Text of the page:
How the college sports’ NIL update could unleash athlete creativity
Few topics in American sport have been as contentious in recent decades as the financial compensation, or lack of it, for student-athletes.
Following a telling, unanimous Supreme Court ruling last week, which threw out limits on education-related benefits, the National Collegiate Athletic Association (NCAA) has introduced an interim set of rules that will finally allow college athletes to earn something from their performances. Specifically, they will be able to cash in on their name, image, and likeness (NIL) rights as of 1st July, with the NCAA pre-empting legislation from a succession of state governments.
Multi-billion dollar business
College sport is uniquely influential in the US, offering access to tertiary education for thousands of talented young people through scholarships and pathways to a professional career for a lucky few. At the highest level, particularly in American football and basketball programs, NCAA competition is a multi-billion business.
March Madness, the national championship competitions in men’s and women’s basketball, still draws substantial audiences for Turner Sports and ESPN despite recent downturns in linear viewing figures. An average of 16.9 million Americans watched the Baylor Bears beat the Gonzaga Bulldogs in the men’s final this year, while the Standford Cardinals’ 54-53 win over the Arizona Wildcats attracted a peak of 5.9 million viewers to ESPN.
The College Football Playoff is nearing the end of a 12-year, $5.64 billion deal with ESPN for its domestic media rights while individual college conferences have also signed ten-figure broadcast deals. Major universities also earn millions from ticket sales and sponsorship.
The rising popularity and marketability of student athletes
Student-athletes, however, have not seen any of this money until now – other than in the free tuition they receive at the school for which they compete. Increasingly, opponents of the NCAA’s policies on amateurism argue that there is a misalignment between the value of those scholarships and the revenues earned by universities through sport. They also point to the money spent on coaching and facilities and ask whether a closed economic system for sports would be a better option.
Most controversial of all has been the way in which student-athletes have been prevented from receiving any income through endorsements, and have risked losing their eligibility for even small payments or gifts from third parties. Now, they will be able to make the most of their profile during their time at university, whether through partnerships with sportswear or equipment brands, merchandising, public appearances, or their social media presence.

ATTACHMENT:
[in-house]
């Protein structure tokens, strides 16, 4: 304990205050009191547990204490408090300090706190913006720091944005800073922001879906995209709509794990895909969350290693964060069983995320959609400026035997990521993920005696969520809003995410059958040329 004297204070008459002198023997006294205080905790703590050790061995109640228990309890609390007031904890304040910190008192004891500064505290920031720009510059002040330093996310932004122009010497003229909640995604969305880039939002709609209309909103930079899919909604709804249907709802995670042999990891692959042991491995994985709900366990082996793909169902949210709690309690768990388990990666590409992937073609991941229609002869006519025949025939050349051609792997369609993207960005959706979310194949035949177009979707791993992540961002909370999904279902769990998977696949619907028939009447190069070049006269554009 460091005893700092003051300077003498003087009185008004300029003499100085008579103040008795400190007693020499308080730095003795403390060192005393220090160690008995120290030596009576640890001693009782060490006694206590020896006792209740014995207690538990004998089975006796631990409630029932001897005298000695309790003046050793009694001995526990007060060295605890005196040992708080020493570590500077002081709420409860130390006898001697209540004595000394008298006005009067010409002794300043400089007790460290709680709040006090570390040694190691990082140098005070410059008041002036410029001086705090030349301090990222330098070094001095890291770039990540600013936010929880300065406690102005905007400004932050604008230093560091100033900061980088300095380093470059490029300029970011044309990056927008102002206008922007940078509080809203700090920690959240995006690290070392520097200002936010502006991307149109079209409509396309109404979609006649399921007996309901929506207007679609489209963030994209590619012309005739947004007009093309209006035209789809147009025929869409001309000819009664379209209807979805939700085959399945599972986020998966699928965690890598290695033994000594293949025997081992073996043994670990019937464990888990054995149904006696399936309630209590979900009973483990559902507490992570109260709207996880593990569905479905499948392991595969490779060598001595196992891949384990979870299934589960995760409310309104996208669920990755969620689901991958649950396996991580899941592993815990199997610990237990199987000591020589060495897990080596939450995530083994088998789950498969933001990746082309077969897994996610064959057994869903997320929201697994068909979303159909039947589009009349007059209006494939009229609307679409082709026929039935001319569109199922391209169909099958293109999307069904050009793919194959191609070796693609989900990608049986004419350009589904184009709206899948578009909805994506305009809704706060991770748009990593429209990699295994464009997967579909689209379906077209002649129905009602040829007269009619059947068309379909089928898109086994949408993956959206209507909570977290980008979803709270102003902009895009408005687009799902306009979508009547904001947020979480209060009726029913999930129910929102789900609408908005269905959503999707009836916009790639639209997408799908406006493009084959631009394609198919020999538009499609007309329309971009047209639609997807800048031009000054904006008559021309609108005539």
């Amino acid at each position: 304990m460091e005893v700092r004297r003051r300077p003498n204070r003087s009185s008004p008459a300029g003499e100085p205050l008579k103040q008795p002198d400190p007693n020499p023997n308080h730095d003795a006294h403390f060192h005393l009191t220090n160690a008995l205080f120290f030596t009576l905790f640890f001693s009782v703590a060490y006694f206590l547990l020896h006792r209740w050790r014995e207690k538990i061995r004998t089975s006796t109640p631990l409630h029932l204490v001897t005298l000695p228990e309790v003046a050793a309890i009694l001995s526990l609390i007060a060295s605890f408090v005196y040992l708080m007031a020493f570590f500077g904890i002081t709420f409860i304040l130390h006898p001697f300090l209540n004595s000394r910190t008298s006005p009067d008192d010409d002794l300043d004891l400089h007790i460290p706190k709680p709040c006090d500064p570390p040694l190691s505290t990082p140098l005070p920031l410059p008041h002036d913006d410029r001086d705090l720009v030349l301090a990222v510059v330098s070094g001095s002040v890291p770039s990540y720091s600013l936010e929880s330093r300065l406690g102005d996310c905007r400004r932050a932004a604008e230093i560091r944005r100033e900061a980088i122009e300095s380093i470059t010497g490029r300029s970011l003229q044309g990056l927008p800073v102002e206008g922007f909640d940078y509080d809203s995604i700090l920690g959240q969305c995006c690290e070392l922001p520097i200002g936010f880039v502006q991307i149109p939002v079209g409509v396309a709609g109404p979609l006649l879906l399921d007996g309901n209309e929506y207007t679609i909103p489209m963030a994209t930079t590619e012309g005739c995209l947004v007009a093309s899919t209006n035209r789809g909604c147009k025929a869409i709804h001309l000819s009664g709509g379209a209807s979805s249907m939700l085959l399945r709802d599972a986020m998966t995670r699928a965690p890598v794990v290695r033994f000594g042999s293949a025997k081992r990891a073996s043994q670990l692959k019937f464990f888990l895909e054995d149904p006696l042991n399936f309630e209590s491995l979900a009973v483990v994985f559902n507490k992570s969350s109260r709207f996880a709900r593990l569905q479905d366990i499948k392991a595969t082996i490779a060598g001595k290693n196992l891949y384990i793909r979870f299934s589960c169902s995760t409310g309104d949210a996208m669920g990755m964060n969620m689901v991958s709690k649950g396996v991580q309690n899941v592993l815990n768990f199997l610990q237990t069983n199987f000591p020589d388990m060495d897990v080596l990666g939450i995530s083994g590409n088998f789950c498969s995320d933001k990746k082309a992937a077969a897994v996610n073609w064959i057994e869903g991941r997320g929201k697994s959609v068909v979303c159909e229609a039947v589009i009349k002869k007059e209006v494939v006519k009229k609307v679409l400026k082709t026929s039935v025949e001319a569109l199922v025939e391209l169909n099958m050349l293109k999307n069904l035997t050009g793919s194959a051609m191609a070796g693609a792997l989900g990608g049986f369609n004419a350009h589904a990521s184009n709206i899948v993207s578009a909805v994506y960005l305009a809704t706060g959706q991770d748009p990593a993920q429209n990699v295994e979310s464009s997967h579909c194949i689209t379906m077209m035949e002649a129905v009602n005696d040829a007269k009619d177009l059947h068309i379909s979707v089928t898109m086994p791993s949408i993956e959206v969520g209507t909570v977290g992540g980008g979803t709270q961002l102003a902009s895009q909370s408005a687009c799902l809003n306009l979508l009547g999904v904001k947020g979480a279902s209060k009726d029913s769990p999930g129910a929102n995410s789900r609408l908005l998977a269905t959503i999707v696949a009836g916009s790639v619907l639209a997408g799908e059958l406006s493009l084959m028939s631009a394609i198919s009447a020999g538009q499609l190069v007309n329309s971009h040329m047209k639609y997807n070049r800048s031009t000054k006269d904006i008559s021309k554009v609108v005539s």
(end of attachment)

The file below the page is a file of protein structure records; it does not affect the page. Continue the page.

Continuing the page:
The change has immediately stimulated movement among brands. “A lot of these guys are local heroes,” said Stephen Stokols, the CEO of telecoms provider Boost Mobile, in an interview with ESPN. “We think it's a big opportunity to get regional and local with relevant names in those markets.”
According to ESPN, Boost has a list of 400 college athletes lined up and has already signed the likes of Hanna and Haley Cavinder, twin sisters who play basketball for Fresno State and have sizeable followings on social media. The college market will also open up opportunities for smaller companies to make an impact with more affordable deals.
Talent the driving force to commercial opportunities
What could be most significant, though, is the capacity for student-athletes to cultivate and monetize their own audiences through social channels, YouTube, and streaming platforms like Twitch. For some of them, tapping into the influencer economy will represent the best way to generate substantial income from their short college careers. At the same time, it could also create new possibilities for some sports to find new fans.
College athletes are among the highest-profile and marketable exponents of the sports they compete in, particularly those without a robust professional structure. Those with the creativity and cultural judgment to build loyal supporter bases could become enormous assets. Specialist suppliers and manufacturers, and other sponsors, could work with those athletes to engage and grow a national or global audience for their sport, introducing young fans to the finer details and culture while driving participation.
It will be some time before the implications of all of this emerge. Despite the widespread clamor for a change, the NCAA had been intending to wait until there was greater legislative consistency around NIL laws to change its own rules, fearing that it would create an uneven playing field between colleges in different parts of the country. Some are expecting a degree of uncertainty and opportunism in the market and between competing universities until the federal government is in a position to issue its own law.
Nevertheless, this promises to be not just the beginning of a new era in US college sport. It can also be a powerful demonstration of what young, digitally savvy athletes can accomplish when given the freedom to do so.